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Here’s the early call on many top matches scheduled for the first half of 2006: Happy New Year!

As the new calendar dawns, there are already a considerable amount of premium bouts on the horizon. Things don’t look to be bogged down by undetermined championships next year. In many cases the scheduled face-offs involve the best fighters in the division, or at least close enough for general bragging rights. If anybody else with proper qualifications signs up to force the issue, all the better.

It can be argued that some pairings could have taken place within a more optimal timeframe, or that some headliners carry distracting baggage, but there are certainly enough heavy hitters on deck. That nobody can deny.

It doesn’t matter whether one considers the proverbial glass half empty or half full; there’s still the same amount of juice in the vessel. It’s nice to know that even with a high number of cancellations, there will still be plenty of important contenders on tap.

With elite fighters in weight divisions from top to bottom on the agenda, it’s an equivalent to what fans in more mainstream sports expect in a consistent championship format.

Baseball fans can almost always count on a World Series. Some hoops fanatics say too much attention to playoffs distracts unmotivated NBA teams during their regular season. In college, they project Sweet Sixteens. Football fans know there’s always a Super Bowl ahead to raise advertising dollars and test the USA’s halftime morals.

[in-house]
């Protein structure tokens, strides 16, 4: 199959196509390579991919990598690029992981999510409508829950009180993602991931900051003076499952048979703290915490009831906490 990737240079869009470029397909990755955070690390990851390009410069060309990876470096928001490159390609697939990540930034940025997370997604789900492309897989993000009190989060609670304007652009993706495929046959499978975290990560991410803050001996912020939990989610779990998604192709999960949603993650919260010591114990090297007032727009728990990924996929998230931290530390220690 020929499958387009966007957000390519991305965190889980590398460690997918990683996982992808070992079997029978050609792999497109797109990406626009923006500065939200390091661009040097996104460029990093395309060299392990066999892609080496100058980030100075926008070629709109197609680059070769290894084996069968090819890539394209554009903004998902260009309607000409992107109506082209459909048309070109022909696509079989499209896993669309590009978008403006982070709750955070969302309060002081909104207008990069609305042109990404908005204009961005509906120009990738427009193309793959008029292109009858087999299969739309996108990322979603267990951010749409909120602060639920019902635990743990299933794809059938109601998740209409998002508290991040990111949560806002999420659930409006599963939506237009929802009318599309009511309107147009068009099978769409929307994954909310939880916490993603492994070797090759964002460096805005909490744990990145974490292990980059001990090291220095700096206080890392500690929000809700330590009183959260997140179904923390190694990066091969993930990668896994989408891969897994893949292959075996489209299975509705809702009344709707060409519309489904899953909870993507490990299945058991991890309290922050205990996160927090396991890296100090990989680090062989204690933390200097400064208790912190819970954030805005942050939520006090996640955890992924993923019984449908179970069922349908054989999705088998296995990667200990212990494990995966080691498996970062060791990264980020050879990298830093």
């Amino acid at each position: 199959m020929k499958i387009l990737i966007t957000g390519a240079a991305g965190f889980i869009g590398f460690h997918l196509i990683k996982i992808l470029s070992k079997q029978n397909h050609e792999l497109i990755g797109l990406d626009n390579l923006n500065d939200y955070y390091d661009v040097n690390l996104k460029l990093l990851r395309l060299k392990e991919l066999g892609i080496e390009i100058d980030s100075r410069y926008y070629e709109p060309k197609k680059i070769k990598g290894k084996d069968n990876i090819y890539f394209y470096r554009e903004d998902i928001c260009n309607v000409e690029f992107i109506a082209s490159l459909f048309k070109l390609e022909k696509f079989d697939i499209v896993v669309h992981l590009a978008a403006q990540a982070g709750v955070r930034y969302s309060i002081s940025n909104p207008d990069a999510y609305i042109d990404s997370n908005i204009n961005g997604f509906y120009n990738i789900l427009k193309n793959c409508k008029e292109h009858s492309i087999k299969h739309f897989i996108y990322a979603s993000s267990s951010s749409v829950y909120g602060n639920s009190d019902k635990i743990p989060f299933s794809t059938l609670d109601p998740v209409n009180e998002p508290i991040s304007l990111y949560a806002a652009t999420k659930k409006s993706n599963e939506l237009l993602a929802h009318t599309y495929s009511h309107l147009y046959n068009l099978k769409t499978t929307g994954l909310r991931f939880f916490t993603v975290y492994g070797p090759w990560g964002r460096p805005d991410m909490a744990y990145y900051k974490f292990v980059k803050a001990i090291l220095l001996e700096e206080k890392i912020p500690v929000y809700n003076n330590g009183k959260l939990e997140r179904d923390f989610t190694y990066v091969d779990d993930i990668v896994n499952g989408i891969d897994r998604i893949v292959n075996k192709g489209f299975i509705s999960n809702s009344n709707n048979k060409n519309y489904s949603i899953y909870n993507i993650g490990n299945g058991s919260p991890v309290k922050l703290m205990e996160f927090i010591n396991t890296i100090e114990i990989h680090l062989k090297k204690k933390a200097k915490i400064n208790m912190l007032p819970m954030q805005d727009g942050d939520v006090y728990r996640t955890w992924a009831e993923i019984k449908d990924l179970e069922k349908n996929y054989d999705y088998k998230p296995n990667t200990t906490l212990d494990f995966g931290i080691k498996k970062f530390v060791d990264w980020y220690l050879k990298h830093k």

So too, there is method in boxing’s current madness.

The midnight crystal ball hasn’t even been unveiled in Times Square and there are already a number of potential thrillers scheduled. Most feature contrasting personalities that almost guarantee going along for the ride will be worthwhile. Any subsequent drops will probably be cheered.

Don King jumps right out of the auld lang gate with a January 7th Showtime card featuring Zab Judah against Carlos Baldomir and Jean-Marc Mormeck in a cruiserweight unification against O’Neil Bell.

It will be the upset of the year, bar none, if Baldomir can tip the applecart before Judah gets to his scheduled super-showdown with Floyd Mayweather Jr. Meanwhile, Mormeck is emerging and should keep on rolling against Bell, who can expose him if he’s not for real.

The proverbial Big Bang starts with a January 21st rematch of one of the finest fights of ‘05, when Erik Morales goes against Manny Pacquaio for the second time on HBO pay per view. The fact that Morales was upset by Zahir Raheem after beating Pacquaio was no real loss in box-office luster. Artful Raheem will get a spot on the undercard and hope his patience is rewarded.